SciELO - Scientific Electronic Library Online

vol.23 special issue 2Screen-based sedentary behaviors, mental health, and social relationships among adolescentsComparison of lumbar force between pubertal and post-pubertal adolescents: interference of physical growth, body fat and lifestyle. author indexsubject indexarticles search
Home Pagealphabetic serial listing  

Services on Demand



  • text new page (beta)
  • English (pdf)
  • Article in xml format
  • How to cite this article
  • SciELO Analytics
  • Curriculum ScienTI
  • Automatic translation


Related links


Motriz: Revista de Educação Física

On-line version ISSN 1980-6574

Motriz: rev. educ. fis. vol.23 no.spe2 Rio Claro  2017  Epub Jan 08, 2018 

Original Article

Individual and average responses of sleep quality and daytime sleepiness after four weeks of strength training in adolescents

Maria Julia Lyra1 

Antonio Henrique Germano-Soares2 

Ladyodeyse da Cunha Silva Santiago1 

Daniel da Rocha Queiroz2 

Rafael Miranda Tassitano2  3 

Ana Patrícia Siqueira Tavares Falcão4 

Rodrigo Pinto Pedrosa2  5 

Mônica Vilela Heimer1 

Marcos André Moura dos Santos1  2  * 

1Universidade de Pernambuco, UPE, Camaragibe, PE, Brazil.

2Universidade de Pernambuco, UPE, Recife, PE, Brazil.

3Universidade Federal Rural de Pernambuco, UFRPE, Recife, PE, Brazil.

4Instituto Federal de Pernambuco, Vitória de Santo Antão, IFPE, PE, Brazil.

5Hospital Metropolitano Sul Dom Helder Câmara, IMIP Hospitalar, Cabo de Santo Agostinho, Brazil.



To analyze the average and individual responses of sleep quality and daytime sleepiness in adolescents after four weeks of strength training.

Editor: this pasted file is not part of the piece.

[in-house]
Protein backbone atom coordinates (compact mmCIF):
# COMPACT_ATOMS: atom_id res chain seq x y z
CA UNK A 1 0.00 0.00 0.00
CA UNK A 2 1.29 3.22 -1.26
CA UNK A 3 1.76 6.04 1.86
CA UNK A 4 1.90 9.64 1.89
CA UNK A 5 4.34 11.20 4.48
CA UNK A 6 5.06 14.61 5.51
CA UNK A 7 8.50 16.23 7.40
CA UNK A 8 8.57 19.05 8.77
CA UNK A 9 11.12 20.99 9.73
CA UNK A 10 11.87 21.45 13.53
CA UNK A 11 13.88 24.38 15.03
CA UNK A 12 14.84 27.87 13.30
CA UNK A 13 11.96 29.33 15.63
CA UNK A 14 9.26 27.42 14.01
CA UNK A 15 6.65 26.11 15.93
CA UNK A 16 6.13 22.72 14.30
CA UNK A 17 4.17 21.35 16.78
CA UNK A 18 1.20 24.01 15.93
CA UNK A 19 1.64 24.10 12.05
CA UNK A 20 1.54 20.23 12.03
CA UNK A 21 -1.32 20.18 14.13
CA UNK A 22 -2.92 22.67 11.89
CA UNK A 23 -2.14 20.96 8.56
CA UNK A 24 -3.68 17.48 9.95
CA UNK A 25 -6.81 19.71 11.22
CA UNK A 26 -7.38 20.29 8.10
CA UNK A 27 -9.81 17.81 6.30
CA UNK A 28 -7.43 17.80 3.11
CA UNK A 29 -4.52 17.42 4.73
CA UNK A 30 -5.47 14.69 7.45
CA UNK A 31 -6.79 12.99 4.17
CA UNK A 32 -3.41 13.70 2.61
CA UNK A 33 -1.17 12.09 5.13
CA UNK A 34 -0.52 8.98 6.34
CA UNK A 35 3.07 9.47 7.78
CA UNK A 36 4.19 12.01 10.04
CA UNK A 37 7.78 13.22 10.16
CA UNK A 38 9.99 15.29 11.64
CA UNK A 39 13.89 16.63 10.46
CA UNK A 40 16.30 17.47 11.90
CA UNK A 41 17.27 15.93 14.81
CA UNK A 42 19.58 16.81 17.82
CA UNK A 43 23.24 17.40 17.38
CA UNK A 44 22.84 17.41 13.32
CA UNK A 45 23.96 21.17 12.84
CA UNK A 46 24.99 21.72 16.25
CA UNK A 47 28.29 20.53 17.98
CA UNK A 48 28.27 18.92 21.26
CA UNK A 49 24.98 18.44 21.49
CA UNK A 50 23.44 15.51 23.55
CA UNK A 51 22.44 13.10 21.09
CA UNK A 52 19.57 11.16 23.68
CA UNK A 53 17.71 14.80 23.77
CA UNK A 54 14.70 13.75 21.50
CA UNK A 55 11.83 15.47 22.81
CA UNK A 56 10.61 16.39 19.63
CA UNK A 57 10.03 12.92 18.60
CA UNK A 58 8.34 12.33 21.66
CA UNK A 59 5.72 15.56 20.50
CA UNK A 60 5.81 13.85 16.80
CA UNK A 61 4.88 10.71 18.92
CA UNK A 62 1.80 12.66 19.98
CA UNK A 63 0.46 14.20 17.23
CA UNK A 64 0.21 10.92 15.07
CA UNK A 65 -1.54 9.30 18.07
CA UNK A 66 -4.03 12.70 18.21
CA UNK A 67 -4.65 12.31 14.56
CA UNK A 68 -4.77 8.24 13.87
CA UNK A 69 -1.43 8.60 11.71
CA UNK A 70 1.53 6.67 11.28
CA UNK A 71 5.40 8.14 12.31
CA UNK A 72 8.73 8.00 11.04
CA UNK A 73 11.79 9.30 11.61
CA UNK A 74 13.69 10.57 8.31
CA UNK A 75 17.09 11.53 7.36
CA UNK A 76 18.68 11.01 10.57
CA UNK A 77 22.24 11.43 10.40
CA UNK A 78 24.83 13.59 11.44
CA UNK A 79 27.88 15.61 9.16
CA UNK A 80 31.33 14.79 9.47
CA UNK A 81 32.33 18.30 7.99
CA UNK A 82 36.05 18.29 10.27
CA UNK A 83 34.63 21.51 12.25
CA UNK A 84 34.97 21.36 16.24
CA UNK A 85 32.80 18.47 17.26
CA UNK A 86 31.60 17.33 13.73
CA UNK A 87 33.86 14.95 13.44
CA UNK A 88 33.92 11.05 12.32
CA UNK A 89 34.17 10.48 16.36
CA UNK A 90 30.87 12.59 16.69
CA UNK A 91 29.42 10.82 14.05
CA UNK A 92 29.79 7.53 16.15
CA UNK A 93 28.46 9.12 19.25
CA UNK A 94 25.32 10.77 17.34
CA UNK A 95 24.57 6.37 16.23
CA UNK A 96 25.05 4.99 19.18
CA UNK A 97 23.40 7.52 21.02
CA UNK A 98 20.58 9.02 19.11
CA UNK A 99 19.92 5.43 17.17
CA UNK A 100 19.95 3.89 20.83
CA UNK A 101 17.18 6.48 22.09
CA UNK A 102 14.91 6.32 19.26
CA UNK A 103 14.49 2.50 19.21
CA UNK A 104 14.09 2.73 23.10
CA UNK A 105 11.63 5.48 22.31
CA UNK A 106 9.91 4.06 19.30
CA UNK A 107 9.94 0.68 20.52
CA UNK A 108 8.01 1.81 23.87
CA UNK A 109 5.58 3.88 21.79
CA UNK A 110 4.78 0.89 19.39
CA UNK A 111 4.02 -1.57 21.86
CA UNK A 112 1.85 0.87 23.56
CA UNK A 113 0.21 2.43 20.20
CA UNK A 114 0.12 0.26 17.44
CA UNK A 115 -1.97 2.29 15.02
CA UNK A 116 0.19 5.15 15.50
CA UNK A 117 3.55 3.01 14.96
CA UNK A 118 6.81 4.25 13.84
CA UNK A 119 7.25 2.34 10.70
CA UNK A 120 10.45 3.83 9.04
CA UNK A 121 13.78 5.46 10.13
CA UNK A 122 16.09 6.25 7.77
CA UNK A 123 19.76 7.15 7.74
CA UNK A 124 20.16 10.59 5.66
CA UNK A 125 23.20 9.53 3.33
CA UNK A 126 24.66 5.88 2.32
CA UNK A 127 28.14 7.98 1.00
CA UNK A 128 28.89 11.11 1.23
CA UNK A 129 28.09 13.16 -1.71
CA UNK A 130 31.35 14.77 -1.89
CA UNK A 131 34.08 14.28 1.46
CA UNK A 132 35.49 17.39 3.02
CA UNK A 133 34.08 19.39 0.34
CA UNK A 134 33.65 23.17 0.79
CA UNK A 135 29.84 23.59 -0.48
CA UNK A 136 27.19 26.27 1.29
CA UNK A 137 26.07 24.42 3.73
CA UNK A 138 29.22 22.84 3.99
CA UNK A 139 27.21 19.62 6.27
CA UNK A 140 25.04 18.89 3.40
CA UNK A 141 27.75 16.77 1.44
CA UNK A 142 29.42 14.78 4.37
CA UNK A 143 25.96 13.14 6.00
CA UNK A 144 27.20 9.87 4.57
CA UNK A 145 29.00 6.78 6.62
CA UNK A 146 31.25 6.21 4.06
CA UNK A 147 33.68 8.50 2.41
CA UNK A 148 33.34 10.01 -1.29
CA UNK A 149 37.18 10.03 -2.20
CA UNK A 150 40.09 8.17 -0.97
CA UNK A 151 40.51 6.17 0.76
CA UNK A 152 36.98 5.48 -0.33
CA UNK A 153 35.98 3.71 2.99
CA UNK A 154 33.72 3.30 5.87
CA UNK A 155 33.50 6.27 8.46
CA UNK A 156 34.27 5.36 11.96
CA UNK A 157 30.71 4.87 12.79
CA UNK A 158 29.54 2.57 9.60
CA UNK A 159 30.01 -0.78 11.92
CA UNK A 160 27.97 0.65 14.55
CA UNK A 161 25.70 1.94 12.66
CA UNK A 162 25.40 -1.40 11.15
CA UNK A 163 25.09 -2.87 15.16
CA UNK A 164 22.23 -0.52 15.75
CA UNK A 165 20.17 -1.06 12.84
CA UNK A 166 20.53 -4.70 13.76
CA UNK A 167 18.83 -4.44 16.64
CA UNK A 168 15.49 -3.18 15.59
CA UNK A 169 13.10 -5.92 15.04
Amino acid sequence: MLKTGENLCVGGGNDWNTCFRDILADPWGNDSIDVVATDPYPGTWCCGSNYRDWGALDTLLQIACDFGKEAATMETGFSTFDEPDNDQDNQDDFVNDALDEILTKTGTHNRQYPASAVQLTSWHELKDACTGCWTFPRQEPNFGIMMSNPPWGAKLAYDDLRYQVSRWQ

19 adolescents with sleep problems recruited in the Federal Institute of Pernambuco, were subject to anthropometric evaluations as well as those for body composition assessment, a 1 repetition maximum test, the sleep parameters (Pittsburgh Sleep Quality Index-PSQI and Epworth Sleepiness Scale-ESS) and were submitted to four weeks of strength-training, performed alternately by segment, two sessions per week, according to recommendations for this population.


A decrease in the average PSQI score was observed (10.3±3.3 vs 8.8±4.0; p=0.006), but not in ESS (p>0.05), after intervention. The individual analyses demonstrated that ~63% of adolescents experienced reductions ≥ 3 points in the PSQI and ~58% of them experienced reductions ≥ 3 points in the measure of daytime sleepiness. The prevalence of poor sleep quality and daytime sleepiness reduced from 84.2% to 68.4% and from 52.6% to 31.6%, respectively. The comparisons of high and low responders to exercise training show that adolescents who reduced ≥3 points in the score of a least one sleep parameter presented lower weight, fat mass, and fat percentage (p<0.05).


A short-term strength-training program is able to improve global sleep quality, but not daytime sleepiness in adolescents. Furthermore, the changes after training are highly heterogeneous. Further studies are required to better understand the effects of strength training on sleep parameters of adolescents.

Keywords: adolescence; sleep quality; strength training; daytime sleepiness; individual responses


Sleep is an important component of daily circadian rhythm and plays a pivotal role in the promotion of health 1. It is even more important during adolescence as this period is characterized by a series of biological and psychosocial changes that may affect adolescent sleep patterns (i.e. insufficient sleep duration and poor quality of sleep) 2, 3, resulting in a number of negative consequences (e.g. low academic achievement, impaired cognitive function, obesity) 4, 5. Therefore, improvements in sleep quality and duration should be targeted for improving adolescents’ health.

It has been shown that physical activity is associated with longer sleep duration and better sleep quality in adolescents 6. Moreover, a previous systematic review showed that aerobic exercise training improves overall sleep quality (ie. reduced latency to fall asleep, increased sleep time) 7, suggesting that, despite the benefits of aerobic exercise, little attention has been given to other types of exercise (ie. strenght training). Interestingly, Loprinzi and Loenneke 8 have shown that engagement in muscular strengthening activities is associated with a 19% greater chance to meet sleep duration guidelines (7-8 hours/night) in adults; however, whether regular practice of strength exercise improves sleep parameters of adolescents remains unknown.